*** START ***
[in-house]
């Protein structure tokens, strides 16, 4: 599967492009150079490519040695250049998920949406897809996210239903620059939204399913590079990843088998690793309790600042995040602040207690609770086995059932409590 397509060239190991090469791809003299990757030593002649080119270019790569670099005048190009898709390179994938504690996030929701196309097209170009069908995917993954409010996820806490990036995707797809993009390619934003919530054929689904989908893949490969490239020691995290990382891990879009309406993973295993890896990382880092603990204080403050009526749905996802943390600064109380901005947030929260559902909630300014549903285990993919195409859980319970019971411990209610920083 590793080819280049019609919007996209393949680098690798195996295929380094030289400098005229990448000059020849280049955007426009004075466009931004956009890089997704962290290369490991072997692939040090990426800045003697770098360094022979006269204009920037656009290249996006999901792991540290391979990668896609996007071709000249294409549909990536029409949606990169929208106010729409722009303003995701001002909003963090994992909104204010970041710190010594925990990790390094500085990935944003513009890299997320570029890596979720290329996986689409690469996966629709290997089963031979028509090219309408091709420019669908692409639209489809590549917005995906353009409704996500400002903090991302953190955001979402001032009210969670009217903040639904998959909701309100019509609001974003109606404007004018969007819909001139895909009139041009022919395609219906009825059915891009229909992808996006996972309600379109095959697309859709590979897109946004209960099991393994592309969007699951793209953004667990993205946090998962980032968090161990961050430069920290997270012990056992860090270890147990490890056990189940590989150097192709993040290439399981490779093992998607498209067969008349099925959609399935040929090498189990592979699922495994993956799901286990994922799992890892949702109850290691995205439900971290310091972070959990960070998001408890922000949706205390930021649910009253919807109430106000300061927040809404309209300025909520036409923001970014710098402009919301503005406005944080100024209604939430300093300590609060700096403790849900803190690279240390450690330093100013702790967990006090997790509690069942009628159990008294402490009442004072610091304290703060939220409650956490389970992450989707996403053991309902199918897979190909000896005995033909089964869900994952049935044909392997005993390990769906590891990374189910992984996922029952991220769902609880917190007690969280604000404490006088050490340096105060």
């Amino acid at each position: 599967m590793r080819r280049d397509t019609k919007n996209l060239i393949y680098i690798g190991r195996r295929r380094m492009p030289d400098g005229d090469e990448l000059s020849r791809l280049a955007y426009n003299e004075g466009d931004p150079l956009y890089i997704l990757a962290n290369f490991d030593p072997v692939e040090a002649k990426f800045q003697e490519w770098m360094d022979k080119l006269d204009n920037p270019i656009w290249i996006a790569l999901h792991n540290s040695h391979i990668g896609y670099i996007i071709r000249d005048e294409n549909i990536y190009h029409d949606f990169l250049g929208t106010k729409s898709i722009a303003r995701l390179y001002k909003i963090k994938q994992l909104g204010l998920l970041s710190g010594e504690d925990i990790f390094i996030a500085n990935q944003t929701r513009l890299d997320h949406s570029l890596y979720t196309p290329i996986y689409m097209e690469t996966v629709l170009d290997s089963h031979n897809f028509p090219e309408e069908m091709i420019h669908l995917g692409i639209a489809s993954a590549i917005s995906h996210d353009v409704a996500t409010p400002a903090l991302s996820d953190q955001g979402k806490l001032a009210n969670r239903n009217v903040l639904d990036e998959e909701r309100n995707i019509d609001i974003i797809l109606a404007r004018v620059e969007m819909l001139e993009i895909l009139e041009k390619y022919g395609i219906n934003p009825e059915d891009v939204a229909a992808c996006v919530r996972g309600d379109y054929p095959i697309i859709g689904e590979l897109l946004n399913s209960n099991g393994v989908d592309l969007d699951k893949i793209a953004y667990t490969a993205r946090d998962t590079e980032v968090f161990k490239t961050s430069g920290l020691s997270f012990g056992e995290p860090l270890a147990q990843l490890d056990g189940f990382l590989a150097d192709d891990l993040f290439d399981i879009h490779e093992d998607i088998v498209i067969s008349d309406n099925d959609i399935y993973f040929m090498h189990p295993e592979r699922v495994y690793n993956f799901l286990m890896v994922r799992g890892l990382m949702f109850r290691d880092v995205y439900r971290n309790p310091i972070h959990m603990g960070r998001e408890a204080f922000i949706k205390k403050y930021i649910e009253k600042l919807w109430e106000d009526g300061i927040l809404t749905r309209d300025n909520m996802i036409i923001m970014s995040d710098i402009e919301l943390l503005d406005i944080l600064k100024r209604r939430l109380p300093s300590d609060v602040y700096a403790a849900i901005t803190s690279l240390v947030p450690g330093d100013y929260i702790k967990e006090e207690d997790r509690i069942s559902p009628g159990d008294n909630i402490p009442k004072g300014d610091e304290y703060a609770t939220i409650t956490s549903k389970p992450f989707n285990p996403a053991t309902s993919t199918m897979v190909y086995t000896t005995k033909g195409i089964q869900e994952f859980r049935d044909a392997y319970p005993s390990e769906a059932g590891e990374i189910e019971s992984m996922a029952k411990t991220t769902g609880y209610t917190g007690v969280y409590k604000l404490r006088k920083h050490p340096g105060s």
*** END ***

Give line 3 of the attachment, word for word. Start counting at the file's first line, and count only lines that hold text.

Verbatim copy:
């Amino acid at each position: 599967m590793r080819r280049d397509t019609k919007n996209l060239i393949y680098i690798g190991r195996r295929r380094m492009p030289d400098g005229d090469e990448l000059s020849r791809l280049a955007y426009n003299e004075g466009d931004p150079l956009y890089i997704l990757a962290n290369f490991d030593p072997v692939e040090a002649k990426f800045q003697e490519w770098m360094d022979k080119l006269d204009n920037p270019i656009w290249i996006a790569l999901h792991n540290s040695h391979i990668g896609y670099i996007i071709r000249d005048e294409n549909i990536y190009h029409d949606f990169l250049g929208t106010k729409s898709i722009a303003r995701l390179y001002k909003i963090k994938q994992l909104g204010l998920l970041s710190g010594e504690d925990i990790f390094i996030a500085n990935q944003t929701r513009l890299d997320h949406s570029l890596y979720t196309p290329i996986y689409m097209e690469t996966v629709l170009d290997s089963h031979n897809f028509p090219e309408e069908m091709i420019h669908l995917g692409i639209a489809s993954a590549i917005s995906h996210d353009v409704a996500t409010p400002a903090l991302s996820d953190q955001g979402k806490l001032a009210n969670r239903n009217v903040l639904d990036e998959e909701r309100n995707i019509d609001i974003i797809l109606a404007r004018v620059e969007m819909l001139e993009i895909l009139e041009k390619y022919g395609i219906n934003p009825e059915d891009v939204a229909a992808c996006v919530r996972g309600d379109y054929p095959i697309i859709g689904e590979l897109l946004n399913s209960n099991g393994v989908d592309l969007d699951k893949i793209a953004y667990t490969a993205r946090d998962t590079e980032v968090f161990k490239t961050s430069g920290l020691s997270f012990g056992e995290p860090l270890a147990q990843l490890d056990g189940f990382l590989a150097d192709d891990l993040f290439d399981i879009h490779e093992d998607i088998v498209i067969s008349d309406n099925d959609i399935y993973f040929m090498h189990p295993e592979r699922v495994y690793n993956f799901l286990m890896v994922r799992g890892l990382m949702f109850r290691d880092v995205y439900r971290n309790p310091i972070h959990m603990g960070r998001e408890a204080f922000i949706k205390k403050y930021i649910e009253k600042l919807w109430e106000d009526g300061i927040l809404t749905r309209d300025n909520m996802i036409i923001m970014s995040d710098i402009e919301l943390l503005d406005i944080l600064k100024r209604r939430l109380p300093s300590d609060v602040y700096a403790a849900i901005t803190s690279l240390v947030p450690g330093d100013y929260i702790k967990e006090e207690d997790r509690i069942s559902p009628g159990d008294n909630i402490p009442k004072g300014d610091e304290y703060a609770t939220i409650t956490s549903k389970p992450f989707n285990p996403a053991t309902s993919t199918m897979v190909y086995t000896t005995k033909g195409i089964q869900e994952f859980r049935d044909a392997y319970p005993s390990e769906a059932g590891e990374i189910e019971s992984m996922a029952k411990t991220t769902g609880y209610t917190g007690v969280y409590k604000l404490r006088k920083h050490p340096g105060s």